The Great Wave
Gilded Age Misfits, Japanese Eccentrics, and the Opening of Old Japan
Publication Date: August 10, 2004
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When the United States entered the Gilded Age after the Civil War, argues cultural historian Christopher Benfey, the nation lost its philosophical moorings and looked eastward to “Old Japan,” with its seemingly untouched indigenous culture, for balance and perspective. Japan, meanwhile, was trying to reinvent itself as a more cosmopolitan, modern state, ultimately transforming itself, in the course of twenty-five years, from a feudal backwater to an international power. This great wave of historical and cultural reciprocity between the two young nations, which intensified during the late 1800s, brought with it some larger-than-life personalities, as the lure of unknown foreign cultures prompted pilgrimages back and forth across the Pacific.
In The Great Wave, Benfey tells the story of the tightly knit group of nineteenth-century travelers—connoisseurs, collectors, and scientists—who dedicated themselves to exploring and preserving Old Japan. As Benfey writes, “A sense of urgency impelled them, for they were convinced—Darwinians that they were—that their quarry was on the verge of extinction.”
These travelers include Herman Melville, whose Pequod is “shadowed by hostile and mysterious Japan”; the historian Henry Adams and the artist John La Farge, who go to Japan on an art-collecting trip and find exotic adventures; Lafcadio Hearn, who marries a samurai’s daughter and becomes Japan’s preeminent spokesman in the West; Mabel Loomis Todd, the first woman to climb Mt. Fuji; Edward Sylvester Morse, who becomes the world’s leading expert on both Japanese marine life and Japanese architecture; the astronomer Percival Lowell, who spends ten years in the East and writes seminal works on Japanese culture before turning his restless attention to life on Mars; and President (and judo enthusiast) Theodore Roosevelt. As well, we learn of famous Easterners come West, including Kakuzo Okakura, whose The Book of Tea became a cult favorite, and Shuzo Kuki, a leading philosopher of his time, who studied with Heidegger and tutored Sartre.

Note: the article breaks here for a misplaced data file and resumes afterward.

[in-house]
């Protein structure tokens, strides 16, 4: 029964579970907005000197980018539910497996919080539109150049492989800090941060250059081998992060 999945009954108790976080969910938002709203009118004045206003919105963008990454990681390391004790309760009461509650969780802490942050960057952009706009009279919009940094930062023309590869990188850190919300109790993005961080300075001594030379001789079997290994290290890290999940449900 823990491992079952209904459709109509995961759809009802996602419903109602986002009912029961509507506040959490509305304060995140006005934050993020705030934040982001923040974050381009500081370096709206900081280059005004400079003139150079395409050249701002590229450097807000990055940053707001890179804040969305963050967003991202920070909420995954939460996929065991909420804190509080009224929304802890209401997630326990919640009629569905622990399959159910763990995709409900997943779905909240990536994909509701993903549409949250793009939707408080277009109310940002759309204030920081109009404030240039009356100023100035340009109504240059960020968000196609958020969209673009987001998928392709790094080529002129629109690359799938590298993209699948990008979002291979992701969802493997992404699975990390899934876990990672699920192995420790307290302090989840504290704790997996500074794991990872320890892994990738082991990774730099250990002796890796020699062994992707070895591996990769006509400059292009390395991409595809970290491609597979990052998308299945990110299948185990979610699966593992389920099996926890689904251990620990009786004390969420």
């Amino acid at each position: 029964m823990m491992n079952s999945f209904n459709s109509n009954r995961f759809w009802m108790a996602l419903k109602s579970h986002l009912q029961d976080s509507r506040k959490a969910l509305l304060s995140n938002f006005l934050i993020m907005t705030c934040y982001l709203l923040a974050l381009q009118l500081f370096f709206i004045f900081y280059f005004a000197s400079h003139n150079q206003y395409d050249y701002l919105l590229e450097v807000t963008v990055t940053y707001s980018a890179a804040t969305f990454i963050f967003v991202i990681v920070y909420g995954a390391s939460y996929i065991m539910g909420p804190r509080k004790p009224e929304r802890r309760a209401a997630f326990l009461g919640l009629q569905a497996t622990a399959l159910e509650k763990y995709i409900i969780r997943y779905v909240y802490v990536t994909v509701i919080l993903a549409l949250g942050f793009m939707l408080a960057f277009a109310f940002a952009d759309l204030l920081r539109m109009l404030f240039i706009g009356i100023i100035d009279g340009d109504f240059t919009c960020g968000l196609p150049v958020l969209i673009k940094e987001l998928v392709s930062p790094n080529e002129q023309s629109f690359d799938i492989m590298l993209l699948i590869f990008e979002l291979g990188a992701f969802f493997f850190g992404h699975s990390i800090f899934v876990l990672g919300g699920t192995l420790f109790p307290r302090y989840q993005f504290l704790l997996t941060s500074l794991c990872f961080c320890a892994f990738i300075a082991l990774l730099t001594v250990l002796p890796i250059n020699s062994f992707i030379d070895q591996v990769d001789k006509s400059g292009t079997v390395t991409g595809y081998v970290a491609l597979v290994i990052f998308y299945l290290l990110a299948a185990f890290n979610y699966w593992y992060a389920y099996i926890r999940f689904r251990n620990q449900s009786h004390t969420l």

Finally, as Benfey writes, his meditation on cultural identity “seeks to capture a shared mood in both the Gilded Age and the Meiji Era, amid superficial promise and prosperity, of an overmastering sense of precariousness and impending peril.”
Advance praise for The Great Wave
“The close-up brilliance of Christopher Benfey’s depiction of the early stages of the encounter between sophisticated representatives of the American Gilded Age and those of nineteenth-century Japan required an assured grasp of both cultures, their assumptions and envies, their gifts and weaknesses, their humor and lack of it. He has portrayed this mutual loss of virginity with grace, wit, and a range of reference that re-echoes the original astonishments and is a pleasure to read.”
—W. S. Merwin
Praise for Christopher Benfey
Degas in New Orleans
“Yes, Degas in New Orleans involves a haunted house, ghosts, and titillating couplings, but all elements are solidly anchored in historical events and retold by Christopher Benfey in a deft synthesis of art criticism and historical speculation....An elegant introduction to a city that remains a secretive, seductive metropolis.”
—Grace Lichtenstein, The Washington Post Book World
The Double Life of Stephen Crane
“In this astute and subtle new reading of Stephen Crane, Christopher Benfey discovers the mysterious process of a life taking shape from its art. Mr. Benfey writes beautifully and is as sharp on the social and psychological dimensions of Crane’s experience as he is on language and literary craft.”
—Jean Strouse, author of Alice James